Issued in conjunction with the worldwide launch of the Transparency International Corruption Perceptions Index (CPI) 2009
The Corruption Perceptions Index (CPI)
The CPI focuses on corruption, the abuse of public power for private benefit, in the public sector. The surveys used in compiling the CPI ask about: bribery of public officials, kickbacks in public procurement, embezzlement of public funds, the strength and effectiveness of public sector anti-corruption efforts, institutions and political will, thereby covering both the administrative and political aspects of corruption.
The 2009 Results
As the world economy begins to register a tentative recovery and some nations continue to wrestle with ongoing conflict and insecurity, it is clear that no region of the world is immune to the perils of corruption, according to Transparency International’s
2009 Corruption Perceptions Index (CPI), a measure of public sector corruption released today.
“At a time when massive stimulus packages, fast-track disbursements of public funds and attempts to secure peace are being implemented around the world, it is essential to identify where corruption blocks good governance and accountability, in order to break its corrosive cycle” said Huguette Labelle, Chair of Transparency International (TI).
The vast majority of the 180 countries included in the 2009 index score below five on a scale from 0 (perceived as highly corrupt) to 10 (perceived to have low levels of corruption). The CPI measures the perceived levels of public sector corruption in a given country and is a composite index, drawing on 13 different expert and business surveys. The 2009 CPI scores 180 countries, same as the 2008 CPI.
Scoring 9.0 and higher are New Zealand, Demark, Singapore, Sweden and Switzerland. These scores reflect political stability, long established conflict of interest regulations with effective enforcement and solid, functioning public institutions. At the bottom scoring 1.5 and below are Iraq, Sudan, Myanmar, Afghanistan and Somalia.
Malaysia’s CPI score in 2009
Malaysia has scored within a narrow band of 4.9 and 5.1 since 2002 with little improvement. 2009 shows a significant drop in CPI for Malaysia not only compared to previous years but also compared to other countries. A fall of 0.6 from 5.1 in 2008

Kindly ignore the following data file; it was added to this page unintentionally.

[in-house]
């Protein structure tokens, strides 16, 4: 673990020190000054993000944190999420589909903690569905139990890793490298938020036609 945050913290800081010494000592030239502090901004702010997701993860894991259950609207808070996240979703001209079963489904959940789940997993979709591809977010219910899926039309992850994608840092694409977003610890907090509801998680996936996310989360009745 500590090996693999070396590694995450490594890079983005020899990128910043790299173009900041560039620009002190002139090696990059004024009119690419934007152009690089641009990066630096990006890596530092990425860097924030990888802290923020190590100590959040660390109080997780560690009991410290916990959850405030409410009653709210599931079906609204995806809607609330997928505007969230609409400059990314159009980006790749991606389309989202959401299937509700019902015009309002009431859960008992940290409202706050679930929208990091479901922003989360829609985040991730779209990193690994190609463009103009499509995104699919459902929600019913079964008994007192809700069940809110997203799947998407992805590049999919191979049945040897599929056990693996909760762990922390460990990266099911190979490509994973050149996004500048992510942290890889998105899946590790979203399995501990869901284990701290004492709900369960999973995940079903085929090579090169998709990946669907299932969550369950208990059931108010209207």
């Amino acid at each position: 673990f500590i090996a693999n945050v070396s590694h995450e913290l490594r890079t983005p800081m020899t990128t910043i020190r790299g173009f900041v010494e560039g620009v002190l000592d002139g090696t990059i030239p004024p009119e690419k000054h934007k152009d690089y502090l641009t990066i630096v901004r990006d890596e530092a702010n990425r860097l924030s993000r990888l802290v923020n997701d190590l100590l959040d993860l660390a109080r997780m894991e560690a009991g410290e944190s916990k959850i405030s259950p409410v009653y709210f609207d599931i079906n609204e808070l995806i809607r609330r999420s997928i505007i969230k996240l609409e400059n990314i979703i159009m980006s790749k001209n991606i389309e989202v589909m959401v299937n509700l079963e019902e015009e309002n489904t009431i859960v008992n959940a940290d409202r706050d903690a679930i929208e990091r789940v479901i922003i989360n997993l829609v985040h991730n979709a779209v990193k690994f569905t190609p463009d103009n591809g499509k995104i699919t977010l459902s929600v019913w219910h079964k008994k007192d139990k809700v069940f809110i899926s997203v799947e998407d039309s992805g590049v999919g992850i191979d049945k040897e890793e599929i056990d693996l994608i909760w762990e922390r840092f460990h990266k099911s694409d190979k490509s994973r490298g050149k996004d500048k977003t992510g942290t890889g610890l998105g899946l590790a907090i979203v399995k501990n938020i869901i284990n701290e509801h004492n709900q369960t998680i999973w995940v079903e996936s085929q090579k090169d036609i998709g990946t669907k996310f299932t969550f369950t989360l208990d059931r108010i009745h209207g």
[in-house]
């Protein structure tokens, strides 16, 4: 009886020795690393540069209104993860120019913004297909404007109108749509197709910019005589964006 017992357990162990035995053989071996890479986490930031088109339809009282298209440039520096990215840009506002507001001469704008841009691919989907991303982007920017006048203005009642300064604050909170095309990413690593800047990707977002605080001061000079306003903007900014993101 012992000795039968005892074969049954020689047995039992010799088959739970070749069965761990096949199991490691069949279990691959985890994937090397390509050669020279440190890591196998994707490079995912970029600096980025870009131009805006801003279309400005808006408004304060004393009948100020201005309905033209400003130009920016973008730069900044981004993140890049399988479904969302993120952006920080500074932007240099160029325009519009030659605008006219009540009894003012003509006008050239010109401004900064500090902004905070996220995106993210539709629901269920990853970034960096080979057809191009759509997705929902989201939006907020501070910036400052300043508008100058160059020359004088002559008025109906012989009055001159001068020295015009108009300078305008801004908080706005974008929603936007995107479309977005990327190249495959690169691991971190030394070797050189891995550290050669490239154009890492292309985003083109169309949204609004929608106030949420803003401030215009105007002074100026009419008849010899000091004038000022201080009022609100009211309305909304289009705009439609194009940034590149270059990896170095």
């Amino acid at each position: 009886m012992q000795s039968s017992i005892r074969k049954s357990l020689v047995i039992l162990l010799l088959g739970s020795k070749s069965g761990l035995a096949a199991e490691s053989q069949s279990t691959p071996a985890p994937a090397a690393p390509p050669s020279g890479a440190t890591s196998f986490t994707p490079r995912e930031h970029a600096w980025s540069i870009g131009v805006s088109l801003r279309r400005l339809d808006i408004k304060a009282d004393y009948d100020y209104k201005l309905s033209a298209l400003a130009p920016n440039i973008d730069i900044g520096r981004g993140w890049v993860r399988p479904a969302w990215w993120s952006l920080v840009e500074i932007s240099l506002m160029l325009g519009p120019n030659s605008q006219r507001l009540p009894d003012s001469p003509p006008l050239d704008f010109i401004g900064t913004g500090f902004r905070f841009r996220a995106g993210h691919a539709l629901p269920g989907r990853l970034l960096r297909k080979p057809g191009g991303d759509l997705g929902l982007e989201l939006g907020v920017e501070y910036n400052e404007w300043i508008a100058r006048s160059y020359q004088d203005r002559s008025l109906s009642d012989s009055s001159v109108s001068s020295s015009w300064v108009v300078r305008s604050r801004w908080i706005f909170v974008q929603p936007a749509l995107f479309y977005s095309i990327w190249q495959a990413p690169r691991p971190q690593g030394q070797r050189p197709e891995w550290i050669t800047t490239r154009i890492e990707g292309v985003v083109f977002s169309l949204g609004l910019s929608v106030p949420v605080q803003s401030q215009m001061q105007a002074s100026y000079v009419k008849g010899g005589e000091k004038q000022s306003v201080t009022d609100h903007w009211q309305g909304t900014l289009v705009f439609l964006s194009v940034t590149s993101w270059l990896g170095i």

to 4.5 in 2009 is alarming not only to the people of Malaysia but also the government of the day.
There is a glaring contrast in CPI scores between Malaysia and some emerging Asian economies. From 1995 to 2009, China has improved from 1.94 to 3.6; South Korea from 4.29 to 5.5; Thailand from 2.79 to 3.4; Indonesia from 1.94 to 2.8, whereas Malaysia dropped from 5.28 to 4.5 with the greatest drop in 2009.
Malaysia’s alarming fall in CPI 2009 may be attributed to the perception of little progress in combating corruption and lack of political will in implementing effective anti -corruption measures. Examples giving rise to grave concern are no action against parties implicated in tampering in appointment of judges (Royal Commission – the Lingam tapes), the Port Klang Free Zone (PKFZ) fiasco (cost rose from an estimated RM1.1 billion (US$315 million ) to RM4.7 billion (US$1.3 billion), and may balloon further to RM12.5 billion (US$3.6 billion)), and political crossovers particularly in the State of Perak. Investigations by the Malaysian Anti-Corruption Commission (MACC) appear to focus on “small fish” and opposition politicians. The Auditor-General’s annual report highlights extraordinary public procurement abuses, but no action appears to have been taken.
However, there are positive signs. The PKFZ fiasco is being actively and vigorously investigated; police reports have been made and suits have been taken against certain parties, and corrective measures have been taken. The United Nations Convention Against Convention (UNCAC) was ratified in Sept 2008. Integrity is a Key Result Area for the Government with the CPI as a Key Productivity Index. The Prime Minister has formed a high-level task force to study and make recommendations for action to be taken on the Auditor-General’s 2008 report.
TI-M urges the government to show the political will to fight corruption. The government can ensure the independence of institutions and enforcement agencies that safeguard integrity, vigorously implement UNCAC, ensure transparency in public procurement, enact Freedom of Information and Whistleblower Protection legislation, and ensure elimination of money politics and transparency in political funding.
Issued by: Datuk Paul Low
Transparency International Malaysia
To download TI-M’s press statement on CPI 2009 Malaysia Results:
For additional information on the CPI methodolody and CPI global results: